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ASK THE VET: Unseen, unfelt bat bites can deliver deadly rabies to pets and people

by Lee Pickett, VMD | February 7, 2022 at 1:58 a.m.


Q: Our cat Brewster tangled with a bat in our house. I managed to get the bat away from him and move it outside. Brewster's rabies vaccination is current, and I don't see any bites on him. Do I need to make an appointment with his veterinarian?

A: Yes. It's prudent to assume Brewster was bitten by the bat. Bat teeth are tiny, and most people bitten by bats don't feel the bite or see a mark on their skin. Therefore, it's not surprising that you don't see a bite mark on Brewster.

Since his rabies vaccination is current, he should visit his veterinarian immediately for an exam and a rabies booster, which will help him produce additional antibodies in case the bat was rabid. He should also be confined for 45 days and observed for signs of rabies.

A pet without current rabies vaccination that is exposed to a rabid bat must be quarantined or euthanized, so it's essential to keep pets' rabies vaccinations up to date.

You, too, may have been bitten by the bat, so you should immediately consult your health care provider or local public health professional.

Untreated rabies is fatal, but antibodies and vaccinations given to the exposed person before the onset of symptoms can prevent a gruesome death.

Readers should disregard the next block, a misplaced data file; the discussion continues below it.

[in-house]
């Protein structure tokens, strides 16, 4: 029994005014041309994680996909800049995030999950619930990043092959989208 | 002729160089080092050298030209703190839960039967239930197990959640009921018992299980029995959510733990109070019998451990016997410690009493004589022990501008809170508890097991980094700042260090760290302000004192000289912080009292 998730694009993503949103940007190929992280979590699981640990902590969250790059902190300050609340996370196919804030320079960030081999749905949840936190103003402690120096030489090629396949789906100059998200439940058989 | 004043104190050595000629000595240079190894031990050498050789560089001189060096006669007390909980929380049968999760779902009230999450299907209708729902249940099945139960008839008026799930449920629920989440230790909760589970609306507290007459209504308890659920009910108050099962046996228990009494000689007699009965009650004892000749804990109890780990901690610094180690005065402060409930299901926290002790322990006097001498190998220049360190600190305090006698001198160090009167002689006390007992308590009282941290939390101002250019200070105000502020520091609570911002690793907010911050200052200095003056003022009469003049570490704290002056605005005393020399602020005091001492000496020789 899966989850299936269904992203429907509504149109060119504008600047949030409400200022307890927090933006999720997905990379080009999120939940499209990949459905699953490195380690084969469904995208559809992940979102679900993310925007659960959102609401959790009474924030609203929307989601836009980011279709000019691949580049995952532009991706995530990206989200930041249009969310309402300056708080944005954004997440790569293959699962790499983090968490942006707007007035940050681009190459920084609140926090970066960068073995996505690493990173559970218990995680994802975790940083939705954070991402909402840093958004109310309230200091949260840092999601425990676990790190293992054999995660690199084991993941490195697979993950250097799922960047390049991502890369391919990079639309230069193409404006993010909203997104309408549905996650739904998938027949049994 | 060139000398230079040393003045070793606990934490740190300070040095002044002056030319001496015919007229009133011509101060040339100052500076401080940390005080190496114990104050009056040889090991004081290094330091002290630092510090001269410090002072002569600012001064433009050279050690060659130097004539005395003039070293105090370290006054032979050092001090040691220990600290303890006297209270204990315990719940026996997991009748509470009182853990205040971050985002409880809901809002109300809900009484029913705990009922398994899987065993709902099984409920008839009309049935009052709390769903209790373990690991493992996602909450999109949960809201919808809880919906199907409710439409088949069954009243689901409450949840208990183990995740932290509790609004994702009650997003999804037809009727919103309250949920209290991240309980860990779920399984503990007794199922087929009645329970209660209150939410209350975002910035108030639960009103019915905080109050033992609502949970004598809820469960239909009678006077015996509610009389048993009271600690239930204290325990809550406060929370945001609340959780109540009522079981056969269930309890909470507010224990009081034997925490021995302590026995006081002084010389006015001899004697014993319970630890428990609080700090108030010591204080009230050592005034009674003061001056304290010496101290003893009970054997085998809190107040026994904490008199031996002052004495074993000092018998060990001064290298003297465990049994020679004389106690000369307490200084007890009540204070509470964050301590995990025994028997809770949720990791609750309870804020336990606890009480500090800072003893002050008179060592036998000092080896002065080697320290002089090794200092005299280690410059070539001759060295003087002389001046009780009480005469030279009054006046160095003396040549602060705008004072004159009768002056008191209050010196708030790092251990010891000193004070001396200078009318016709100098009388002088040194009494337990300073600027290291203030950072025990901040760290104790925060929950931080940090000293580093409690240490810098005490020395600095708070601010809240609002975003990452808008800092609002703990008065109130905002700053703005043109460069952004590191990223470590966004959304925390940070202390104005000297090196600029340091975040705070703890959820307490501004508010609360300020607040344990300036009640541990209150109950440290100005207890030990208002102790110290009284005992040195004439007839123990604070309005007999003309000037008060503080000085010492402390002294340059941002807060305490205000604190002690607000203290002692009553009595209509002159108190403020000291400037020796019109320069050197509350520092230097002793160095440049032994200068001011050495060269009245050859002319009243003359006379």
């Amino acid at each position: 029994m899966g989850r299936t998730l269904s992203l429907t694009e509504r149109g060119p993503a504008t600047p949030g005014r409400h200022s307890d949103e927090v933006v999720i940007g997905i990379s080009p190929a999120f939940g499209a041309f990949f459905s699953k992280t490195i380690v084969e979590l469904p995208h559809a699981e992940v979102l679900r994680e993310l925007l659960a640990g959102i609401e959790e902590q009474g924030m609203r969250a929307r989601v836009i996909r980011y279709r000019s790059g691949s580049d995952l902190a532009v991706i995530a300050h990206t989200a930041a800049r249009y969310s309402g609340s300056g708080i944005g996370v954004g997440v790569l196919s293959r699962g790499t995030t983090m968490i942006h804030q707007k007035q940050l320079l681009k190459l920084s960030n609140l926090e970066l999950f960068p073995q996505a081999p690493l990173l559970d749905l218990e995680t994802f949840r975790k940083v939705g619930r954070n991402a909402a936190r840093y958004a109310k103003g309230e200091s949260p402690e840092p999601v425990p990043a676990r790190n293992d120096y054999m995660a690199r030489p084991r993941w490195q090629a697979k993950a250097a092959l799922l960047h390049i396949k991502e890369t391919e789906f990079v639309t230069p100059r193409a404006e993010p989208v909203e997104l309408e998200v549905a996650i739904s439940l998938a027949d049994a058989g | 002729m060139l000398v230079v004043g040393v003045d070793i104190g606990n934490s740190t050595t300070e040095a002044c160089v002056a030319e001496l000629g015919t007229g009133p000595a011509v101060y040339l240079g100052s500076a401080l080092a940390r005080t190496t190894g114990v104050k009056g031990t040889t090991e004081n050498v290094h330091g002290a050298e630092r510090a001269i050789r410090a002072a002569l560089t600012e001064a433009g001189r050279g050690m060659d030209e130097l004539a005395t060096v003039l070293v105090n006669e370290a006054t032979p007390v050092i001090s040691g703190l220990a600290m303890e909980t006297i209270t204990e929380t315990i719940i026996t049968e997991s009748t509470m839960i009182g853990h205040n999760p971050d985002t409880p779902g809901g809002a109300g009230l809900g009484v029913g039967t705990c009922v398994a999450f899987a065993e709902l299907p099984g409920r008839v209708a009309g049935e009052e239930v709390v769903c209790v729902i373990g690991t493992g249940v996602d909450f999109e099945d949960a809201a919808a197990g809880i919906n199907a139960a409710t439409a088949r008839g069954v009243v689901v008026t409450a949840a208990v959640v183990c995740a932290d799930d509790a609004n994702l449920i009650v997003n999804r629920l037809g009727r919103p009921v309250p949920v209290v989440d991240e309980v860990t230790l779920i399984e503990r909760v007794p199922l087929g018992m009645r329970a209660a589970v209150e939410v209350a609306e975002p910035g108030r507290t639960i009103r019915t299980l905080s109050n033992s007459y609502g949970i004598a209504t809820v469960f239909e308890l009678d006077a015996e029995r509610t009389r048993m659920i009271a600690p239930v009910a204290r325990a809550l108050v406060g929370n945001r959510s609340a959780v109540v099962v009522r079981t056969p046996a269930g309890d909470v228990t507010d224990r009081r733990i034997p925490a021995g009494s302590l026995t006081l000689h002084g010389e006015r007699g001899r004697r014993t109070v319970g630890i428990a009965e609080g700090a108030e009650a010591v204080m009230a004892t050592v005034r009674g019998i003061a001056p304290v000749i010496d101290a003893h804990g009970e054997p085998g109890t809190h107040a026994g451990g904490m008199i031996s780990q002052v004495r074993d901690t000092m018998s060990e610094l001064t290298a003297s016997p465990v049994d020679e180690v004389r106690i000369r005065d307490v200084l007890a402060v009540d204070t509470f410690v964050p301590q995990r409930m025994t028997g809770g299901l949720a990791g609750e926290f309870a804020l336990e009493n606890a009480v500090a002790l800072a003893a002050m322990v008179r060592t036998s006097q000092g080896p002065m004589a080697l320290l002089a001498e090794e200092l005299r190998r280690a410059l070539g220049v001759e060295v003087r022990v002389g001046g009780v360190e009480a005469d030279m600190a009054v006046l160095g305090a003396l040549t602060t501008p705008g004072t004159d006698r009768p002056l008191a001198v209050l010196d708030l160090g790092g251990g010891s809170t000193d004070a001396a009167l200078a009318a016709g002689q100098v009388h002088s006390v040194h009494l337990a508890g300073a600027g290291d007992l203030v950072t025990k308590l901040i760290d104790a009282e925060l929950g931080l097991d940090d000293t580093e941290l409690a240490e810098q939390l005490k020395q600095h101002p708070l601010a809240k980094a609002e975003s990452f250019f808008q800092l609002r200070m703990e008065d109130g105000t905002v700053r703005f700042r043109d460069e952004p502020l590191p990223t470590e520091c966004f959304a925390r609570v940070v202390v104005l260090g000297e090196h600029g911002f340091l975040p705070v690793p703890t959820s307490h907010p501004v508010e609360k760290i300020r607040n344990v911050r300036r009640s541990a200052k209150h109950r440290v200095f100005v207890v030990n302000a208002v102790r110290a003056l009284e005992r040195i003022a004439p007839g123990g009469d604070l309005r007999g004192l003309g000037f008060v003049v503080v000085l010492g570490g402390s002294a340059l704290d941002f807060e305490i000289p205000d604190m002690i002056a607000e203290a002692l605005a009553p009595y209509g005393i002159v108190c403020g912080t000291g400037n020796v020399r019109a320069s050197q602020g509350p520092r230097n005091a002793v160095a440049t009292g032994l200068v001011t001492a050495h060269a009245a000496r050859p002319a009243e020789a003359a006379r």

Five people died of rabies in the United States in 2021. One of them had contact with a bat that tested positive for rabies, but the man declined treatment because he feared vaccinations. Two other people who died of rabies had released the bats that exposed them and hadn't sought immediate care.

Don't make the same mistake. Please seek help now.

Q: Molly, my 9-year-old cocker spaniel, has a built-in clock that makes her awaken me every morning within minutes of 6 a.m. At night, she lets me play my digital theater organ until midnight, when she tells me it's time for bed by traipsing across the organ's pedals, introducing discordant notes into my music. How can she be so consistent?

A: Molly has a charming way of reminding you that she needs her beauty sleep — as do you, I might add. My dogs also seem to have internal clocks, as they start dancing around a few minutes before their standard mealtime.

One theory for this is that dogs rely on external signals, such as the sun's position or the striking of a clock.

Another theory is that dogs are exquisitely attuned to scent and associate certain events with specific scent levels. For example, if you feed Molly at 6 p.m. and the odor of food gradually declines to a minimal level at 6 a.m., she awakens you when she recognizes that low scent level as the signal to eat again.

Yet another clue to how animals tell time was described in a study published in Nature Neuroscience in 2018. Scientists discovered nerve cells, or neurons, that act like a clock in a part of the brain's temporal lobe called the medial entorhinal cortex, or MEC.

In the study, mice learned to run along a track, stop and wait exactly six seconds, and then resume running to earn a food reward. High-resolution imaging monitored brain activity and found that the MEC clock neurons were active only while the mice stopped and waited for the required time to elapse.

It's possible that dogs and other animals also have such neurons that help them remember the timing of important events — though we all know some humans who don't seem to have internal clocks at all.

Lee Pickett, VMD, practices companion animal medicine in North Carolina. Contact her at

vet@askthevet.pet


Print Headline: Pets can contract rabies via undetectable bat bites

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